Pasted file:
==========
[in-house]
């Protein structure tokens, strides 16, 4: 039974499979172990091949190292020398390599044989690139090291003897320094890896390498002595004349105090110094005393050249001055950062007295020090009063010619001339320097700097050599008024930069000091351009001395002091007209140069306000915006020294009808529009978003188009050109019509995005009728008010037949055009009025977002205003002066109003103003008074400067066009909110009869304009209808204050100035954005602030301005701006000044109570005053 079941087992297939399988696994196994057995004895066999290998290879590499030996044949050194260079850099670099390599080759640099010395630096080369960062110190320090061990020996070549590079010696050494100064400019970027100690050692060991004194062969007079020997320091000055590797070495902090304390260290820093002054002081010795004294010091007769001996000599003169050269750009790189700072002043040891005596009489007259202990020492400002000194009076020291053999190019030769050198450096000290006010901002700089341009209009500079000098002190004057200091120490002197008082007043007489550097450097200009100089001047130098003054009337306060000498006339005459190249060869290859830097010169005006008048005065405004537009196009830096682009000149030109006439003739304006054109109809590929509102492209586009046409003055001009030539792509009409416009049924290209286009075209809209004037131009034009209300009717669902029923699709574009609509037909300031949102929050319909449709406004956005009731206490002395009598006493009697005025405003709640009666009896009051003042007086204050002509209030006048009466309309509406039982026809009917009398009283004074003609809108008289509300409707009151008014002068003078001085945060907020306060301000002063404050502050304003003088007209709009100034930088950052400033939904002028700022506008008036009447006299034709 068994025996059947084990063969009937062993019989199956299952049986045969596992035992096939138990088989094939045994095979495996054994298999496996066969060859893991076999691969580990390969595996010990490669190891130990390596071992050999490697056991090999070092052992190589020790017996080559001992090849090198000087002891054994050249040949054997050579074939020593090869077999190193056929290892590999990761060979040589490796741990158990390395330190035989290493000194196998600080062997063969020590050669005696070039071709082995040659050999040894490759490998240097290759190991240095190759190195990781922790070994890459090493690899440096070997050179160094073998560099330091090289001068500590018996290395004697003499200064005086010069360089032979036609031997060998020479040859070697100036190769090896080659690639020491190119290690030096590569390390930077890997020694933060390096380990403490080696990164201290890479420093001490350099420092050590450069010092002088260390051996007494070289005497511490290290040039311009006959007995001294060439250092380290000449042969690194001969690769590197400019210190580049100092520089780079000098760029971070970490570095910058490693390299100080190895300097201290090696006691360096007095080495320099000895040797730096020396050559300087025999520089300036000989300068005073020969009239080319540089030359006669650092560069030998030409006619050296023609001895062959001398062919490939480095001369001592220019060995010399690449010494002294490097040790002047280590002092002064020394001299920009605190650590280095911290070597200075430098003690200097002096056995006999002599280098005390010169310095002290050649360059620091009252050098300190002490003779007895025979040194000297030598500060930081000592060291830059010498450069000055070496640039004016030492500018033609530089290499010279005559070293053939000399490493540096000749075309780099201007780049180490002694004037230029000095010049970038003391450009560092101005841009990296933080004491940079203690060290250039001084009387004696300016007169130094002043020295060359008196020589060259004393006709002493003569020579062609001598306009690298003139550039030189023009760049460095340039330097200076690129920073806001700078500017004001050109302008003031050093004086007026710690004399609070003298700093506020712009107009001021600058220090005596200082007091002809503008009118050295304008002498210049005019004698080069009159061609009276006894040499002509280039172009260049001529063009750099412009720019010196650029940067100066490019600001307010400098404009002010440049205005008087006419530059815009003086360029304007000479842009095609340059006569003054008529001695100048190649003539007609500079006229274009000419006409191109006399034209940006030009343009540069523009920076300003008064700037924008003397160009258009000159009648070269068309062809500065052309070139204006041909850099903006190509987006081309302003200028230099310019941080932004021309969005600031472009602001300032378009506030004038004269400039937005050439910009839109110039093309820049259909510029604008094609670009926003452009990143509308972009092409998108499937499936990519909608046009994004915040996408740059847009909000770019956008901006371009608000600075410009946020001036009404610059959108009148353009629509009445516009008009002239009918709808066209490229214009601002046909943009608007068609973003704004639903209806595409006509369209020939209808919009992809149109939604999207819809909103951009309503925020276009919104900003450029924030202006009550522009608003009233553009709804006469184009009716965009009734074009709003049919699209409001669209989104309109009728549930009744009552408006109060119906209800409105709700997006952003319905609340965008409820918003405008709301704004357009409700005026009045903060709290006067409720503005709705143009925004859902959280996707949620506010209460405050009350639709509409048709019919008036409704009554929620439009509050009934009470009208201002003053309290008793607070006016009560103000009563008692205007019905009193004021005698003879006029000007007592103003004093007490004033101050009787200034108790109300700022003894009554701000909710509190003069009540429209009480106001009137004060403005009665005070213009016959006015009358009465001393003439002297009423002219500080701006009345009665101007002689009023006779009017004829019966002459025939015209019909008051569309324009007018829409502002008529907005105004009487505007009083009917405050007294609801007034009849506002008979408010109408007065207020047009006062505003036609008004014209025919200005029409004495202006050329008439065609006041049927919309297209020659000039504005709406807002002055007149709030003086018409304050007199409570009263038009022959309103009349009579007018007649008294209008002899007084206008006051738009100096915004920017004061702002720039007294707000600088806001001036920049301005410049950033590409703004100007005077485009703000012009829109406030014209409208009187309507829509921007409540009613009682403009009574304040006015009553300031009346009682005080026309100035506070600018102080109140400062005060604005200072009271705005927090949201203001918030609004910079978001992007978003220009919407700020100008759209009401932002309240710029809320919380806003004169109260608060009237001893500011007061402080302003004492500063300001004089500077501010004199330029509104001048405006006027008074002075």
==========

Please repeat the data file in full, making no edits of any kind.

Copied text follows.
[in-house]
């Protein structure tokens, strides 16, 4: 039974499979172990091949190292020398390599044989690139090291003897320094890896390498002595004349105090110094005393050249001055950062007295020090009063010619001339320097700097050599008024930069000091351009001395002091007209140069306000915006020294009808529009978003188009050109019509995005009728008010037949055009009025977002205003002066109003103003008074400067066009909110009869304009209808204050100035954005602030301005701006000044109570005053 079941087992297939399988696994196994057995004895066999290998290879590499030996044949050194260079850099670099390599080759640099010395630096080369960062110190320090061990020996070549590079010696050494100064400019970027100690050692060991004194062969007079020997320091000055590797070495902090304390260290820093002054002081010795004294010091007769001996000599003169050269750009790189700072002043040891005596009489007259202990020492400002000194009076020291053999190019030769050198450096000290006010901002700089341009209009500079000098002190004057200091120490002197008082007043007489550097450097200009100089001047130098003054009337306060000498006339005459190249060869290859830097010169005006008048005065405004537009196009830096682009000149030109006439003739304006054109109809590929509102492209586009046409003055001009030539792509009409416009049924290209286009075209809209004037131009034009209300009717669902029923699709574009609509037909300031949102929050319909449709406004956005009731206490002395009598006493009697005025405003709640009666009896009051003042007086204050002509209030006048009466309309509406039982026809009917009398009283004074003609809108008289509300409707009151008014002068003078001085945060907020306060301000002063404050502050304003003088007209709009100034930088950052400033939904002028700022506008008036009447006299034709 068994025996059947084990063969009937062993019989199956299952049986045969596992035992096939138990088989094939045994095979495996054994298999496996066969060859893991076999691969580990390969595996010990490669190891130990390596071992050999490697056991090999070092052992190589020790017996080559001992090849090198000087002891054994050249040949054997050579074939020593090869077999190193056929290892590999990761060979040589490796741990158990390395330190035989290493000194196998600080062997063969020590050669005696070039071709082995040659050999040894490759490998240097290759190991240095190759190195990781922790070994890459090493690899440096070997050179160094073998560099330091090289001068500590018996290395004697003499200064005086010069360089032979036609031997060998020479040859070697100036190769090896080659690639020491190119290690030096590569390390930077890997020694933060390096380990403490080696990164201290890479420093001490350099420092050590450069010092002088260390051996007494070289005497511490290290040039311009006959007995001294060439250092380290000449042969690194001969690769590197400019210190580049100092520089780079000098760029971070970490570095910058490693390299100080190895300097201290090696006691360096007095080495320099000895040797730096020396050559300087025999520089300036000989300068005073020969009239080319540089030359006669650092560069030998030409006619050296023609001895062959001398062919490939480095001369001592220019060995010399690449010494002294490097040790002047280590002092002064020394001299920009605190650590280095911290070597200075430098003690200097002096056995006999002599280098005390010169310095002290050649360059620091009252050098300190002490003779007895025979040194000297030598500060930081000592060291830059010498450069000055070496640039004016030492500018033609530089290499010279005559070293053939000399490493540096000749075309780099201007780049180490002694004037230029000095010049970038003391450009560092101005841009990296933080004491940079203690060290250039001084009387004696300016007169130094002043020295060359008196020589060259004393006709002493003569020579062609001598306009690298003139550039030189023009760049460095340039330097200076690129920073806001700078500017004001050109302008003031050093004086007026710690004399609070003298700093506020712009107009001021600058220090005596200082007091002809503008009118050295304008002498210049005019004698080069009159061609009276006894040499002509280039172009260049001529063009750099412009720019010196650029940067100066490019600001307010400098404009002010440049205005008087006419530059815009003086360029304007000479842009095609340059006569003054008529001695100048190649003539007609500079006229274009000419006409191109006399034209940006030009343009540069523009920076300003008064700037924008003397160009258009000159009648070269068309062809500065052309070139204006041909850099903006190509987006081309302003200028230099310019941080932004021309969005600031472009602001300032378009506030004038004269400039937005050439910009839109110039093309820049259909510029604008094609670009926003452009990143509308972009092409998108499937499936990519909608046009994004915040996408740059847009909000770019956008901006371009608000600075410009946020001036009404610059959108009148353009629509009445516009008009002239009918709808066209490229214009601002046909943009608007068609973003704004639903209806595409006509369209020939209808919009992809149109939604999207819809909103951009309503925020276009919104900003450029924030202006009550522009608003009233553009709804006469184009009716965009009734074009709003049919699209409001669209989104309109009728549930009744009552408006109060119906209800409105709700997006952003319905609340965008409820918003405008709301704004357009409700005026009045903060709290006067409720503005709705143009925004859902959280996707949620506010209460405050009350639709509409048709019919008036409704009554929620439009509050009934009470009208201002003053309290008793607070006016009560103000009563008692205007019905009193004021005698003879006029000007007592103003004093007490004033101050009787200034108790109300700022003894009554701000909710509190003069009540429209009480106001009137004060403005009665005070213009016959006015009358009465001393003439002297009423002219500080701006009345009665101007002689009023006779009017004829019966002459025939015209019909008051569309324009007018829409502002008529907005105004009487505007009083009917405050007294609801007034009849506002008979408010109408007065207020047009006062505003036609008004014209025919200005029409004495202006050329008439065609006041049927919309297209020659000039504005709406807002002055007149709030003086018409304050007199409570009263038009022959309103009349009579007018007649008294209008002899007084206008006051738009100096915004920017004061702002720039007294707000600088806001001036920049301005410049950033590409703004100007005077485009703000012009829109406030014209409208009187309507829509921007409540009613009682403009009574304040006015009553300031009346009682005080026309100035506070600018102080109140400062005060604005200072009271705005927090949201203001918030609004910079978001992007978003220009919407700020100008759209009401932002309240710029809320919380806003004169109260608060009237001893500011007061402080302003004492500063300001004089500077501010004199330029509104001048405006006027008074002075």